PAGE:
Linux hints and tips
Install VirtualBox additions
VirtualBox is a free open source virtualisation program that enables you to run an operating system within a window on the desktop. It's very useful for testing different versions of Linux without having to actually install them on the computer. You can run Linux within Windows, Mac OS X, and even another Linux distro within a window on your Linux desktop.
It was originally developed by Innotek GmbH, then Sun, and now Oracle. You can find Oracle VM VirtualBox at the corporate website. If you follow the links to the download page you'll see links to get VirtualBox and VirtualBox Open Source Edition.
Assuming you've got VirtualBox and have installed Linux in it, you'll want to install the VirtualBox additions. One thing these do is to enable the mouse to pass from the guest operating system, such as Linux running in a window, to the host operating system, the one that's installed on your computer. Without the VirtualBox extensions the mouse is trapped inside the guest OS window and you have to press a hotkey (right Control on PCs, left Apple key on Macs), to switch to the host OS.
Another thing the VirtualBox additions do is to enable you to resize the guest OS window. You can drag the corners or sides like a regular window to change the guest OS desktop size. You can also switch to full screen mode (use the menu or press the hotkey and F). You'll then be using the guest OS, any Linux distro you like, for exmaple, as if it was the real thing installed on your computer.
You can also access a shared folder on the host OS from within the guest OS and this is useful for passing files from one to the other.
Installing the VirtualBox additions is easy with some Linux distros, but not all of them and you could run into problems. Ubuntu is a piece of cake, and distros based on Ubuntu are generally easy too. Here's what you do:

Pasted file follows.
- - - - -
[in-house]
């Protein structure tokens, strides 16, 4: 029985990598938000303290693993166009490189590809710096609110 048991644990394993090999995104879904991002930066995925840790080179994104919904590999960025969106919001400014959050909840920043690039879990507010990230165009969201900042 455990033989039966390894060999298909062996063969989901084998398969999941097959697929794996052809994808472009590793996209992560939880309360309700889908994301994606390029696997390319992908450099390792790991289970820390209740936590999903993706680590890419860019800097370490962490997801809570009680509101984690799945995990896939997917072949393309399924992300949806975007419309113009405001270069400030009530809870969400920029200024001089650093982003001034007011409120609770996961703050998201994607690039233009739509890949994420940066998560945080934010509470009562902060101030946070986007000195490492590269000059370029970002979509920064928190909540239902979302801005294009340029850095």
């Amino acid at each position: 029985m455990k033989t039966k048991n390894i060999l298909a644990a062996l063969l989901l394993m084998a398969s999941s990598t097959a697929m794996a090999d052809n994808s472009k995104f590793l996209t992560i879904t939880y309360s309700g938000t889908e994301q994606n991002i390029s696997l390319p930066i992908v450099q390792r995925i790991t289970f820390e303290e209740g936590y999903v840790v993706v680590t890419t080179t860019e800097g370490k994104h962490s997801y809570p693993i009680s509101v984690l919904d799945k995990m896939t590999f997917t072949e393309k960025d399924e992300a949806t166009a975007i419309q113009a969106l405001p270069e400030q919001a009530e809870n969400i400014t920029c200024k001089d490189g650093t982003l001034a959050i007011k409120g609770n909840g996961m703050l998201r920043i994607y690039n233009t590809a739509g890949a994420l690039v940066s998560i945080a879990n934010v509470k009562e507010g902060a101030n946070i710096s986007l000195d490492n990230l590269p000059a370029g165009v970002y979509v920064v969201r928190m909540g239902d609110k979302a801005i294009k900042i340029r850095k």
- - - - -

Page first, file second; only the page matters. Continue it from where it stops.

Solve VirtualBox additions installation problems
For various reasons, the instructions above don't always work, but there are usually solutions to the problem. For example, instead of typing
You may find that
If you manage to locate the VirtualBox additions CD that's mounted and run the file, sometimes you'll get an error message about a missing GNU C compiler. Some Linux distros include the compiler by default, but some don't and if it's not installed you'll have to install it. Run Add-Remove Programs or the Synaptic Package Manager or whatever the program is called that enables you to install software and find the GNC C compiler (a search for gcc might do the trick). Fedora calls them Various Compilers (C, C++, Objective C, Java...). Select it and also select C++ support for GCC if it's listed too. You can then return to the Terminal window and try the
This sometimes still fails with a message that you need to install the build and header files for your current Linux kernal. OK, back to the Add-Remove Programs or the Synaptic Package Manager and search for headers. Specifically, ones for Linux rather than special ones for specific software packages. They may be called something like libc6-dev (GNU C Library: Development Libraries and Header Files), Linux-headers-generic (GNU C Library: Development Libraries and Header Files), Linux-headers-2.6.28 (Header files related to Linux kernel version 2.6.28). Install them and then try the
There are many Linux distros and some are quite similar, but others aren't. Hopefully, there is enough info here to get the VirtualBox extensions installed. However, sometimes no amount of fiddling with the commands and installed files will get them running and you could never guess how to do it. After some searching on the web, this is what you need to do to get VirtualBox additions working in Debian:
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